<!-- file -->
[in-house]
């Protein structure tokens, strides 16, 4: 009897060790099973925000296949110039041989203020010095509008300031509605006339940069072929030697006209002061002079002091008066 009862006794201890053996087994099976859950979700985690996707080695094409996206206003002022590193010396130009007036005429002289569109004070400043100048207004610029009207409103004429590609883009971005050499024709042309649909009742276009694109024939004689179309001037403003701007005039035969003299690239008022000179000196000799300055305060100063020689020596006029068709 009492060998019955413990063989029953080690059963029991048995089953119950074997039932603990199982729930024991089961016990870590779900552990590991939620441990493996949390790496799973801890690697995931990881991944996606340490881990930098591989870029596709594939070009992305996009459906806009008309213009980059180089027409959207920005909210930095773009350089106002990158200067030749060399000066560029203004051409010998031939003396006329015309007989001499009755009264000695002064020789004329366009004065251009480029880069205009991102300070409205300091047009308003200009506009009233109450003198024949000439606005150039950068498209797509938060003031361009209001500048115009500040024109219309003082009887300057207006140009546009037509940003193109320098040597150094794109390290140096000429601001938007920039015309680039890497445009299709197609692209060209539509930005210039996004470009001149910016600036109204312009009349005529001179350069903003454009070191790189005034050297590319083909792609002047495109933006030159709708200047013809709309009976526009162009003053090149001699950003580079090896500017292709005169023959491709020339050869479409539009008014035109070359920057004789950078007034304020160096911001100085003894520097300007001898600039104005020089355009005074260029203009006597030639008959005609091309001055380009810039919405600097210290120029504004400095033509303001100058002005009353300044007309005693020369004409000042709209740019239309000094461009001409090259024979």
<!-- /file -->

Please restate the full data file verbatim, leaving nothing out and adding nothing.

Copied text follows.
[in-house]
């Protein structure tokens, strides 16, 4: 009897060790099973925000296949110039041989203020010095509008300031509605006339940069072929030697006209002061002079002091008066 009862006794201890053996087994099976859950979700985690996707080695094409996206206003002022590193010396130009007036005429002289569109004070400043100048207004610029009207409103004429590609883009971005050499024709042309649909009742276009694109024939004689179309001037403003701007005039035969003299690239008022000179000196000799300055305060100063020689020596006029068709 009492060998019955413990063989029953080690059963029991048995089953119950074997039932603990199982729930024991089961016990870590779900552990590991939620441990493996949390790496799973801890690697995931990881991944996606340490881990930098591989870029596709594939070009992305996009459906806009008309213009980059180089027409959207920005909210930095773009350089106002990158200067030749060399000066560029203004051409010998031939003396006329015309007989001499009755009264000695002064020789004329366009004065251009480029880069205009991102300070409205300091047009308003200009506009009233109450003198024949000439606005150039950068498209797509938060003031361009209001500048115009500040024109219309003082009887300057207006140009546009037509940003193109320098040597150094794109390290140096000429601001938007920039015309680039890497445009299709197609692209060209539509930005210039996004470009001149910016600036109204312009009349005529001179350069903003454009070191790189005034050297590319083909792609002047495109933006030159709708200047013809709309009976526009162009003053090149001699950003580079090896500017292709005169023959491709020339050869479409539009008014035109070359920057004789950078007034304020160096911001100085003894520097300007001898600039104005020089355009005074260029203009006597030639008959005609091309001055380009810039919405600097210290120029504004400095033509303001100058002005009353300044007309005693020369004409000042709209740019239309000094461009001409090259024979």